One in seven over-75s yet to get a TV licence after freebies scrapped

One in seven over-75s is yet to get a TV licence following controversial decision to scrap freebies

  • According to BBC figures around 2.7million over-75s have purchased a licence 
  • The BBC has praised the figures, saying they represent ‘good progress’ for the scheme
  • Last August the BBC stripped 4.2million elderly viewers of their free licences 

Around one in seven over-75s still haven’t bought a TV licence or applied for a new one following a controversial policy change, the BBC has revealed.

Last August, the broadcaster stripped 4.2million elderly viewers of their free TV licences. Only over-75s on pension credit can still get them for free.

According to figures released yesterday, around 2.7million over-75s have already purchased a licence while 750,000 have applied for a free one.

This leaves around one in seven older customers yet to transition – either by buying a licence or claiming a free one paid for by the corporation.

The BBC has praised the figures, saying they represent ‘good progress’ for the scheme. It added: ‘We always knew the transition process would take time and this has been central to our planning.’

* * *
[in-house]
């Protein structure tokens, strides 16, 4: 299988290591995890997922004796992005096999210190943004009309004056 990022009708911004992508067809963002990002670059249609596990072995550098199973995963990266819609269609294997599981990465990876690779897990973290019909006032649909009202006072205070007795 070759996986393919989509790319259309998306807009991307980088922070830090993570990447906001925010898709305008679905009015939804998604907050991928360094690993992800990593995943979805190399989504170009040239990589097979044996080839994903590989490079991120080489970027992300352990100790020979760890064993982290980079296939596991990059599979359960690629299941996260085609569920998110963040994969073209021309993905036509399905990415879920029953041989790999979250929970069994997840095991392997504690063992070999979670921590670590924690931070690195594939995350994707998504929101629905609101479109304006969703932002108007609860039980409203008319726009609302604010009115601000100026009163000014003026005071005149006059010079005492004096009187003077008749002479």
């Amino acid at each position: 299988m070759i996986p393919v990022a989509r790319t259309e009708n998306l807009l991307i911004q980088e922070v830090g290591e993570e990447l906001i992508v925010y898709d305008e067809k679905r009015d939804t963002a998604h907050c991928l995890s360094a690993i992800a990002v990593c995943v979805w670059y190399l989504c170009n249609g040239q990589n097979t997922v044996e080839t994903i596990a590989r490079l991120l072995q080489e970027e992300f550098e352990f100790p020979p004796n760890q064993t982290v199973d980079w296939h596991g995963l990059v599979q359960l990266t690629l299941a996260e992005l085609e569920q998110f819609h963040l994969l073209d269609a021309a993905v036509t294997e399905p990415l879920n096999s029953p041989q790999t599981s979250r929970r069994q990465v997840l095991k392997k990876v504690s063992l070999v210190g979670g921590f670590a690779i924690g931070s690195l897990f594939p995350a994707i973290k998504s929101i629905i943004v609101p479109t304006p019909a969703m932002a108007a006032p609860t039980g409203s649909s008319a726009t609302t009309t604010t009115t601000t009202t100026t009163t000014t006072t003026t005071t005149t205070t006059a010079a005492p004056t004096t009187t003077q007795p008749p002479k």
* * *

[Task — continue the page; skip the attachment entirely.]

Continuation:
Around one in seven over-75s still haven’t bought a TV licence or applied for a new one following a controversial policy change, the BBC has revealed. Last August, the broadcaster stripped 4.2million elderly viewers of their free TV licences. Only over-75s on pension credit can still get them for free [Stock image]

The BBC said that ‘to date, more than 84 per cent of customers have made TV Licence arrangements.’

They also reported that 65 per cent of those who have bought a licence have chosen to pay in one go, with the remainder set-up on affordable payment plans.

A total of 4.2million free licences were being claimed when the scheme came into effect six months ago – which needed to transition to new paid or free TV licences.

It means that in total about one in seven over-75s are left to transition either by buying a licence or claiming a free licence paid for by the BBC.

The corporation said that ‘after six months, this is good progress for the implementation of a programme of this size. We always knew the transition process would take time and this has been central to our planning’.

The BBC claimed it wrote to all over-75 customers in August who had previously held a free licence explaining how they apply for a paid or free licence.

They then sent a reminder letter to a smaller group in October and November.

Source: Read Full Article